Cisco Patches Flaws in Security Manager After Proof-of-Concept Code Released

Hundreds of TeslaPowerwall gateways exposed to hackers, Microsoft and chipmakers team to thwart sidechannel attacks, Malsmoke campaign lures visitors to adult entertainment sites, much more

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Cisco published multiple security advisories concerning critical flaws in Cisco Security Manager (CSM) a week after the networking equipment maker quietly released patches with version 4.22 of the platform. The advisories came after researcher Florian Hauser (frycos) publicly disclosed proof-of-concept (PoC) code for as many as 12 security vulnerabilities affecting the web interface of CSM that makes it possible for an unauthenticated attacker to achieve remote code execution (RCE) attacks. The flaws were first disclosed three months ago, on July 13. (Ravie Lakshmanan / The Hacker News)

Related: IT ProZDNet SecuritySecurityWeekHelp Net Security, Reddit - cybersecurityTenable BlogSecurity AffairsUS-CERT Current Activity

Hundreds of TeslaPowerwall Gateways May Have Been Exposed to Remote Attackers

A total of 379 total unique Tesla Backup Gateway installations on the web could have allowed a hacker to gain access to the systems thanks to weak default logins or a user name of any email address and a password of the last five characters of the gateway serial number, Tod Beardsley, director of research at cybersecurity consultancy Rapid7 discovered. Rapid 7 said it had responded to Beardsley’s findings positively and has already been working to prevent any possible exposure. (Thomas Brewster / Forbes)

Related: ZDNet SecuritySecurityWeek, Rapid7The Sun 

Microsoft and Top Chipmakers to Make New ‘Pluton’ Chip to Protect Against Side-channel Attacks

Microsoft and three top chipmakers, AMD, Intel, and Qualcomm, announced they would make a new chip called Pluton designed to protect against side-channel attacks, which steal critical data such as encryption keys and credentials from computing systems and made famous by the 2018 Spectre and Meltdown vulnerabilities. The companies say that the new chip will cut off a key vector for data-stealing attacks: a communication channel between a computing system’s central processing unit (CPU) and another piece of hardware known as the trusted platform module (TPM). The Pluton chip will be built into Windows computers, although it’s not clear when the hardware will be available. (Sean Lyngaas / Cyberscoop)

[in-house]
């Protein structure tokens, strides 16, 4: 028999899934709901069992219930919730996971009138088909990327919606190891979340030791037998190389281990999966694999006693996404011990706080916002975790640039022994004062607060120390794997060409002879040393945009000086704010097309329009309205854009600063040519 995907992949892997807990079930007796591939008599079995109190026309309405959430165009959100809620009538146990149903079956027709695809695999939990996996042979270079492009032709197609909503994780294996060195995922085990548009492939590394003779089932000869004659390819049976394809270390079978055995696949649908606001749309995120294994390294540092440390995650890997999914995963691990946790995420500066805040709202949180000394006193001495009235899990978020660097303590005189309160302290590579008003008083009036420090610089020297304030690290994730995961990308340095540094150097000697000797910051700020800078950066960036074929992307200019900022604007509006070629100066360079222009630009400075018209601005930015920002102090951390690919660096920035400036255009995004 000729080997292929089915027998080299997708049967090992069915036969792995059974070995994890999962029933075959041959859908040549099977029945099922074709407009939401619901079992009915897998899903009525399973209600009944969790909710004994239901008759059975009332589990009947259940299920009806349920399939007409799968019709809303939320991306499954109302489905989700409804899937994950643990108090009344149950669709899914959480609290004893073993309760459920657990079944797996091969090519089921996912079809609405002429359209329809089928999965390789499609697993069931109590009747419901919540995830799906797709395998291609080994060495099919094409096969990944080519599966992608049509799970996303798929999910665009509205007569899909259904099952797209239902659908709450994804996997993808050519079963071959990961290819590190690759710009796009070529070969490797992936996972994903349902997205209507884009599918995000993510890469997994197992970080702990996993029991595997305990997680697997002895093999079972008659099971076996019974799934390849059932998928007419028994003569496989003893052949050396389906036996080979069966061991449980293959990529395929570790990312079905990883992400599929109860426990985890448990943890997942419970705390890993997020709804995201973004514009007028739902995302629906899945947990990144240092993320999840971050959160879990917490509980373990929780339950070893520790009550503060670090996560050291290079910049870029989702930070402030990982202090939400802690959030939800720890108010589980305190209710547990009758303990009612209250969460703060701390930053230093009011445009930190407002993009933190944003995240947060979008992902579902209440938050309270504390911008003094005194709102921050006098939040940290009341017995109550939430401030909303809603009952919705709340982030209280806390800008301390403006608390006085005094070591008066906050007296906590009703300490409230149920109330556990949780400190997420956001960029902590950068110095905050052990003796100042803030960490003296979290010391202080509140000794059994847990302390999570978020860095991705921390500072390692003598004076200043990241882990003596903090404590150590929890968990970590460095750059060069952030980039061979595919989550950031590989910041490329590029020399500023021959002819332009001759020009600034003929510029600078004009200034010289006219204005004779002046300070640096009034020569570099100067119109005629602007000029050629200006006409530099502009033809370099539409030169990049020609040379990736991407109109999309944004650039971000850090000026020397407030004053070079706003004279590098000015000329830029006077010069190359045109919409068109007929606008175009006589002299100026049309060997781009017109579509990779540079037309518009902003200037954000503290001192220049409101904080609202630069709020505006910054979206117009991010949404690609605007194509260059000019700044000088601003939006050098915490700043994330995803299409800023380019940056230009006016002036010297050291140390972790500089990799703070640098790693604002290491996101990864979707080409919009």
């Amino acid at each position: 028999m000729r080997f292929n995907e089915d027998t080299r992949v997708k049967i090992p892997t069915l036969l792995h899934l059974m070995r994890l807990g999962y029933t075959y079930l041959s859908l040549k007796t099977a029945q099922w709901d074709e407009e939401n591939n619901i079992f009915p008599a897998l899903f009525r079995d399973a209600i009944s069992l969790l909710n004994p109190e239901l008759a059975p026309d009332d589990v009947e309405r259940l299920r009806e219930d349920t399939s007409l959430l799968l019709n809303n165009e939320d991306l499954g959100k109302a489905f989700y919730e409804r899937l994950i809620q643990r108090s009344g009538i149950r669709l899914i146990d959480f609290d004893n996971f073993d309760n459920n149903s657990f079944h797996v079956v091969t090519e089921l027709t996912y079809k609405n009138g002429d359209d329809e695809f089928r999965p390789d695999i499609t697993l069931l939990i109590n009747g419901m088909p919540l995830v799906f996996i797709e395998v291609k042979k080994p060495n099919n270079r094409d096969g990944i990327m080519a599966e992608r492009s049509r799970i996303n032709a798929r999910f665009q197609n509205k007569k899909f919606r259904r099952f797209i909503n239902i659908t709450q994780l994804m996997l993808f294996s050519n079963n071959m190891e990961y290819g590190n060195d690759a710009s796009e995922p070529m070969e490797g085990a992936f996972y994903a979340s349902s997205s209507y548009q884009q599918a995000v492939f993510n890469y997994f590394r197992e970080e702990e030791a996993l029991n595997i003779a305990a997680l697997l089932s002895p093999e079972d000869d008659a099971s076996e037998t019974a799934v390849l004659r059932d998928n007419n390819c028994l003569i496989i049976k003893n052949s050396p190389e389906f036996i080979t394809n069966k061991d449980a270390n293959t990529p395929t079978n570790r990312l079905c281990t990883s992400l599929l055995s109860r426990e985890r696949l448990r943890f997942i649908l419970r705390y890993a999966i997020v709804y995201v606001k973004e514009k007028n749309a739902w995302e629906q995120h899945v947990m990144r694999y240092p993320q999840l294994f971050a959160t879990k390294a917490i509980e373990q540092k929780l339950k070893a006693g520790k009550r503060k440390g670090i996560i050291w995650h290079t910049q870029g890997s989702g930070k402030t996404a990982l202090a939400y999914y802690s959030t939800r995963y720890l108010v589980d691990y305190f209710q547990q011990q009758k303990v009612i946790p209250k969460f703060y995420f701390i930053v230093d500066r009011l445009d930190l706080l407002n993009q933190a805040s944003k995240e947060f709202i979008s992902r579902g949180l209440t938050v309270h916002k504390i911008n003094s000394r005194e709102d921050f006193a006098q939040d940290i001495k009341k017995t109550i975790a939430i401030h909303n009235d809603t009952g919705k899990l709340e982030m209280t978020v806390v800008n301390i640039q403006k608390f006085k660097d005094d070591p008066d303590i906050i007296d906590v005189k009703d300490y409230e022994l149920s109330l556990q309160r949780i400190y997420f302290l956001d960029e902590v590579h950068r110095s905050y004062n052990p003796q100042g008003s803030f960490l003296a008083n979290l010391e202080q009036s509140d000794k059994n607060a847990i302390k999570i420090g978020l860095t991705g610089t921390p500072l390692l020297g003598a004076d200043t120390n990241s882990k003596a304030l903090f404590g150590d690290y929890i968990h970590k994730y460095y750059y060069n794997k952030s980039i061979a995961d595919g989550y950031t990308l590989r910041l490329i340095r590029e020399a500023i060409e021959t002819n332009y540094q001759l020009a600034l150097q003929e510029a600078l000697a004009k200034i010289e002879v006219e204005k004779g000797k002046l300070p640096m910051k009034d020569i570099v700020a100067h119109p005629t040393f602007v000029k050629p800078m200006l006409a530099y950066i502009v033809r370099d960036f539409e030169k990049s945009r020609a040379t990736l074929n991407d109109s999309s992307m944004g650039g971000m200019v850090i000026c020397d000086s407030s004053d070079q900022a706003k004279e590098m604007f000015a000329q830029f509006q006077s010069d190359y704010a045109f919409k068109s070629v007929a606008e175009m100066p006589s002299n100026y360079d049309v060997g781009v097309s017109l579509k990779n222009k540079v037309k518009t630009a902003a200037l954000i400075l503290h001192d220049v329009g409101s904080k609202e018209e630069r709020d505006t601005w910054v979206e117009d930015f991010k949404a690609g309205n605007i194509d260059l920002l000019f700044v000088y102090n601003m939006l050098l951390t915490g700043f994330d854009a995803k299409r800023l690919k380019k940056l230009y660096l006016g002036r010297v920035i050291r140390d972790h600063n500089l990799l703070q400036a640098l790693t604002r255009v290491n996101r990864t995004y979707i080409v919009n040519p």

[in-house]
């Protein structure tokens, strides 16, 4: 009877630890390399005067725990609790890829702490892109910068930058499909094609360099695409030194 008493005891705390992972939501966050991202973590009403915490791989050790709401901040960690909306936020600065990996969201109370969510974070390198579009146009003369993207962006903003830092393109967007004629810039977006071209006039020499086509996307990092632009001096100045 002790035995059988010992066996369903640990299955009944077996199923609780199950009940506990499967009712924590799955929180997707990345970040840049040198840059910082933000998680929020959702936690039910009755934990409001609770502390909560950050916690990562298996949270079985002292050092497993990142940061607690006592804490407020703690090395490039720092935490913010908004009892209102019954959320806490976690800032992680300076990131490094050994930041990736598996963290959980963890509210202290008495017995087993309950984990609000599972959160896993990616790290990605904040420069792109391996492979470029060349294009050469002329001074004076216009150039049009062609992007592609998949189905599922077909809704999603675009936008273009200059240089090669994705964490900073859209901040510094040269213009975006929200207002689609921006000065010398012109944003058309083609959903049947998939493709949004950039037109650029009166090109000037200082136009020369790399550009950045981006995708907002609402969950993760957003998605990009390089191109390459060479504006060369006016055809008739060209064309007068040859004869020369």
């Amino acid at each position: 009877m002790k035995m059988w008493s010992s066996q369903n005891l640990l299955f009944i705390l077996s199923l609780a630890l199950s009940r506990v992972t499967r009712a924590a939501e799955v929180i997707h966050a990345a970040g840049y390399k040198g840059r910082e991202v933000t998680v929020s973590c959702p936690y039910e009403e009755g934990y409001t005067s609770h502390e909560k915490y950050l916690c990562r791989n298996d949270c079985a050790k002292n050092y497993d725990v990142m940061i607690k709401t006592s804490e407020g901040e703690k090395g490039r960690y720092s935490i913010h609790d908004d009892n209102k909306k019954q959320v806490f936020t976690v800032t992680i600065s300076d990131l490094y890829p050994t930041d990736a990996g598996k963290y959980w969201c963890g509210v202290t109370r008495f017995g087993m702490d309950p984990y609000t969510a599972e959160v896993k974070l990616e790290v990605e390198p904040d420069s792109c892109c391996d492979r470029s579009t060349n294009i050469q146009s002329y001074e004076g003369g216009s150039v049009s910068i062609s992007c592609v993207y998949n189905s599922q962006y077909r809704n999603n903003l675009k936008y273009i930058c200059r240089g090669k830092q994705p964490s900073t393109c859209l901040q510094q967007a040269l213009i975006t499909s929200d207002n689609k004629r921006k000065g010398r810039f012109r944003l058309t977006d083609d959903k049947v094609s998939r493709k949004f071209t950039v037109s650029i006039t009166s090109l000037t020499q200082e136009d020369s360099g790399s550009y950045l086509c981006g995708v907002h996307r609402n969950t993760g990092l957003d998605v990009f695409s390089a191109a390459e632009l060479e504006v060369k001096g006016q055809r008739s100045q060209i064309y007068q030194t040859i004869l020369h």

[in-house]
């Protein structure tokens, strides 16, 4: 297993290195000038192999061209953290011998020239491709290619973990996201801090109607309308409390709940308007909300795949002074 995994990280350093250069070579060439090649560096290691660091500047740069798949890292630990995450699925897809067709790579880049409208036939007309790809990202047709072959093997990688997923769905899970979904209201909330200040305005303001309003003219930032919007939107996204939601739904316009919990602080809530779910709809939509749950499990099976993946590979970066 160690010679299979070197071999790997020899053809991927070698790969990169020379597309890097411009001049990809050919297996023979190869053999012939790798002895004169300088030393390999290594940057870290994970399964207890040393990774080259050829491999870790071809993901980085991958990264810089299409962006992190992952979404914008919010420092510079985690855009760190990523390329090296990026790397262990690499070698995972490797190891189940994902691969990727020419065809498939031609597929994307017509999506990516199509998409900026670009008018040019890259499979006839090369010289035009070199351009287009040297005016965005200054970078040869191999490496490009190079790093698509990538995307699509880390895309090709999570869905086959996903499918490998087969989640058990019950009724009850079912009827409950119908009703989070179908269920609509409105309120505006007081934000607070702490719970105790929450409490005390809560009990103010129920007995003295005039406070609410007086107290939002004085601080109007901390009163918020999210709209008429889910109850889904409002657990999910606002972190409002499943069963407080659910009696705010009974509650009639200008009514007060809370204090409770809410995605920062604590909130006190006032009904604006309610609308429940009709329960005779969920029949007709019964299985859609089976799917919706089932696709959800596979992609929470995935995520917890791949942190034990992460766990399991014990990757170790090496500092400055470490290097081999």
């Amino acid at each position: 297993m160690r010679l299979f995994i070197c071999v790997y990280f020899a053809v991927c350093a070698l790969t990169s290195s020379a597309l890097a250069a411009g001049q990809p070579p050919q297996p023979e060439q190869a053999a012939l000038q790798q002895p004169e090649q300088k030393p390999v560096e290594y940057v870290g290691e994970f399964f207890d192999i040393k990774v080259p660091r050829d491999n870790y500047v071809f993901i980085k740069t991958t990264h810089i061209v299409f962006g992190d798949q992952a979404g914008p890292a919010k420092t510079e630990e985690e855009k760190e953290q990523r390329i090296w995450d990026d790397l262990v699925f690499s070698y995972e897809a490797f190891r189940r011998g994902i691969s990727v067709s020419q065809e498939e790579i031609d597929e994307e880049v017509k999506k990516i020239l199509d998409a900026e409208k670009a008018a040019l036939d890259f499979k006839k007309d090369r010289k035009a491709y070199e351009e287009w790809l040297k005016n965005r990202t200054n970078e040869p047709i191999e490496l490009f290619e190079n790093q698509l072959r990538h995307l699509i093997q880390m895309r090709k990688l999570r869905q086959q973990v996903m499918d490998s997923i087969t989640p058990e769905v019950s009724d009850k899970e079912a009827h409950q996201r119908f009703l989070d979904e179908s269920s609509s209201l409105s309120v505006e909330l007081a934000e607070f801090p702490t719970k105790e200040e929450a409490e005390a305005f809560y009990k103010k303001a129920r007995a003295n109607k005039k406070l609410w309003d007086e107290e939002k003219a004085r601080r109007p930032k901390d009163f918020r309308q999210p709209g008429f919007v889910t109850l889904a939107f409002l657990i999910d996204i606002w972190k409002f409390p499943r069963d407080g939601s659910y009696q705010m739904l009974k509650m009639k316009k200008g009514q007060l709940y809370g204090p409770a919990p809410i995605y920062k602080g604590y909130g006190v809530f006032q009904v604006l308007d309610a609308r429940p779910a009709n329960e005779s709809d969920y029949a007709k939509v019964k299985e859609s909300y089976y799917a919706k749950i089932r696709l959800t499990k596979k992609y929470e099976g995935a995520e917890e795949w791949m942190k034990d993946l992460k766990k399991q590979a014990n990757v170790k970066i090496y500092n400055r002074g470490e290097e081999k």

Related: SlashGear » securityIT ProSecurity WeekReddit - cybersecurityReddit - cybersecuritySC MagazineGeekWire OriginalWebProNews,, The Register,  Slashdot

Candian Businesses Could Pay 5% of Global Revenues for Exposing PII Under Proposed New Law

Companies that fail to protect customers’ personal information could be fined up to 5% of global revenue under the terms of a proposed new privacy law called the Digital Charter Implementation Act, the country’s Innovation Minister Navdeep Bains said. The law, which Parliament still has to approve, says Canadians who feel their data has been improperly gathered or shared can turn to the country’s Privacy Commissioner and demand the information be deleted. In a development that is likely to presage the introduction of similar laws in the U.S. and elsewhere, the bill also requires businesses to be transparent when they use automated decision-making systems like algorithms and artificial intelligence to make significant recommendations about individuals. (David Ljunggren / Reuters)